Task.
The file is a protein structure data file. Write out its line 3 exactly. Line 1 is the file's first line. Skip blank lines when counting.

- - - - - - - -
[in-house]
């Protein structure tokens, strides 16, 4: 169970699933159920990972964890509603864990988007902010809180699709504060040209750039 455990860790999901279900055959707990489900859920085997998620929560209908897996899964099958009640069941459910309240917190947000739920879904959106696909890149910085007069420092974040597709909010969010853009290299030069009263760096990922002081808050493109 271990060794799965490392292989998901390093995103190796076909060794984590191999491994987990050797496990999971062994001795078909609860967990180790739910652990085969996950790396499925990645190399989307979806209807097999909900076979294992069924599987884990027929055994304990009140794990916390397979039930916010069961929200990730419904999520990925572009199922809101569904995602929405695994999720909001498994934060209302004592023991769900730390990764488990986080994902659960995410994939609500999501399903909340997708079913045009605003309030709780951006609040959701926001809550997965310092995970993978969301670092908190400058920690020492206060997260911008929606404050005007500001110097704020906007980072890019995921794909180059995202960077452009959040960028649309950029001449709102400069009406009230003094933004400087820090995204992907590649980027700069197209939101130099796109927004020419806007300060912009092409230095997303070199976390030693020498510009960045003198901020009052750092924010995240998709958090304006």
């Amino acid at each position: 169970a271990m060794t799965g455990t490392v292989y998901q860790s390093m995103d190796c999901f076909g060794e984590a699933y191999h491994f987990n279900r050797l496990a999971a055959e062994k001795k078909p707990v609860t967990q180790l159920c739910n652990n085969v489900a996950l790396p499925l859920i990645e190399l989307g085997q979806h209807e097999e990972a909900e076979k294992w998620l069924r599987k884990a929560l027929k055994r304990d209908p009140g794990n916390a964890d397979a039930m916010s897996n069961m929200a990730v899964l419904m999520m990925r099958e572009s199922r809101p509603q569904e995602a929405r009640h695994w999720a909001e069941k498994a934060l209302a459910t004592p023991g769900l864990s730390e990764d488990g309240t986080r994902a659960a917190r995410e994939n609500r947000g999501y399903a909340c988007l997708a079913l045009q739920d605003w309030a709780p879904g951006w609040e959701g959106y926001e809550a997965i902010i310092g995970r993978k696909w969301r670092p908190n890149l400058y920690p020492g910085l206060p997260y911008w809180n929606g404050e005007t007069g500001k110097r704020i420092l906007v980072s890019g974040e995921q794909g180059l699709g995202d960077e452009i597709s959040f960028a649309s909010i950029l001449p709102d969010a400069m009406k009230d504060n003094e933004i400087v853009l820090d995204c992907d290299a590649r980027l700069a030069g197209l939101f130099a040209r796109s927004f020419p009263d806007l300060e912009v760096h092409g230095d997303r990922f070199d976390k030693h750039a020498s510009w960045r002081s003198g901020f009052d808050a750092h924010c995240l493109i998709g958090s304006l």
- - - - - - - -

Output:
């Amino acid at each position: 169970a271990m060794t799965g455990t490392v292989y998901q860790s390093m995103d190796c999901f076909g060794e984590a699933y191999h491994f987990n279900r050797l496990a999971a055959e062994k001795k078909p707990v609860t967990q180790l159920c739910n652990n085969v489900a996950l790396p499925l859920i990645e190399l989307g085997q979806h209807e097999e990972a909900e076979k294992w998620l069924r599987k884990a929560l027929k055994r304990d209908p009140g794990n916390a964890d397979a039930m916010s897996n069961m929200a990730v899964l419904m999520m990925r099958e572009s199922r809101p509603q569904e995602a929405r009640h695994w999720a909001e069941k498994a934060l209302a459910t004592p023991g769900l864990s730390e990764d488990g309240t986080r994902a659960a917190r995410e994939n609500r947000g999501y399903a909340c988007l997708a079913l045009q739920d605003w309030a709780p879904g951006w609040e959701g959106y926001e809550a997965i902010i310092g995970r993978k696909w969301r670092p908190n890149l400058y920690p020492g910085l206060p997260y911008w809180n929606g404050e005007t007069g500001k110097r704020i420092l906007v980072s890019g974040e995921q794909g180059l699709g995202d960077e452009i597709s959040f960028a649309s909010i950029l001449p709102d969010a400069m009406k009230d504060n003094e933004i400087v853009l820090d995204c992907d290299a590649r980027l700069a030069g197209l939101f130099a040209r796109s927004f020419p009263d806007l300060e912009v760096h092409g230095d997303r990922f070199d976390k030693h750039a020498s510009w960045r002081s003198g901020f009052d808050a750092h924010c995240l493109i998709g958090s304006l």